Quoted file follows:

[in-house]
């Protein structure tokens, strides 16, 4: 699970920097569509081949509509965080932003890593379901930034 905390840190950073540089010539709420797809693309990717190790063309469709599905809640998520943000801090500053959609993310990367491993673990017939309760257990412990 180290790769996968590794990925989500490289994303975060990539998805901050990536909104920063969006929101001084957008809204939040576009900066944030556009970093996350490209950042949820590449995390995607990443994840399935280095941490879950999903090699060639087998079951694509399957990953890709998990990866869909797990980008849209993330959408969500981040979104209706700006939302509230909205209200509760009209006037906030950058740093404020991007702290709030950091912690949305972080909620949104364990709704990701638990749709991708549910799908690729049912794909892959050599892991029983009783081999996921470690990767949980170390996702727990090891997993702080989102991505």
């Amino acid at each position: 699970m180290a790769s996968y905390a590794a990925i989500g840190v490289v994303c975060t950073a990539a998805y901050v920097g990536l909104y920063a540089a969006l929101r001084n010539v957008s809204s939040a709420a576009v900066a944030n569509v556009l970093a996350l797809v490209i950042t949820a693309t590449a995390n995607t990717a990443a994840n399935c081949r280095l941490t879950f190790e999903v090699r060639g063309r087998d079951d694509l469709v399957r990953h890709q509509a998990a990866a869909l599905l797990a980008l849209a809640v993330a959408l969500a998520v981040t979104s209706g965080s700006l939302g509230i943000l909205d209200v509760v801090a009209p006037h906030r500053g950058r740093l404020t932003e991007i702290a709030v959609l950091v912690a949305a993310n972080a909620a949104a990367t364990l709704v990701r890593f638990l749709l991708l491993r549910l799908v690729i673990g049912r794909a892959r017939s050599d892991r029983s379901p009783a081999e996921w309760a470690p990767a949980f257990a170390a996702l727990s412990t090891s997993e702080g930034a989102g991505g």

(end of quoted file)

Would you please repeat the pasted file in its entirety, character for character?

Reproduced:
[in-house]
């Protein structure tokens, strides 16, 4: 699970920097569509081949509509965080932003890593379901930034 905390840190950073540089010539709420797809693309990717190790063309469709599905809640998520943000801090500053959609993310990367491993673990017939309760257990412990 180290790769996968590794990925989500490289994303975060990539998805901050990536909104920063969006929101001084957008809204939040576009900066944030556009970093996350490209950042949820590449995390995607990443994840399935280095941490879950999903090699060639087998079951694509399957990953890709998990990866869909797990980008849209993330959408969500981040979104209706700006939302509230909205209200509760009209006037906030950058740093404020991007702290709030950091912690949305972080909620949104364990709704990701638990749709991708549910799908690729049912794909892959050599892991029983009783081999996921470690990767949980170390996702727990090891997993702080989102991505």
């Amino acid at each position: 699970m180290a790769s996968y905390a590794a990925i989500g840190v490289v994303c975060t950073a990539a998805y901050v920097g990536l909104y920063a540089a969006l929101r001084n010539v957008s809204s939040a709420a576009v900066a944030n569509v556009l970093a996350l797809v490209i950042t949820a693309t590449a995390n995607t990717a990443a994840n399935c081949r280095l941490t879950f190790e999903v090699r060639g063309r087998d079951d694509l469709v399957r990953h890709q509509a998990a990866a869909l599905l797990a980008l849209a809640v993330a959408l969500a998520v981040t979104s209706g965080s700006l939302g509230i943000l909205d209200v509760v801090a009209p006037h906030r500053g950058r740093l404020t932003e991007i702290a709030v959609l950091v912690a949305a993310n972080a909620a949104a990367t364990l709704v990701r890593f638990l749709l991708l491993r549910l799908v690729i673990g049912r794909a892959r017939s050599d892991r029983s379901p009783a081999e996921w309760a470690p990767a949980f257990a170390a996702l727990s412990t090891s997993e702080g930034a989102g991505g």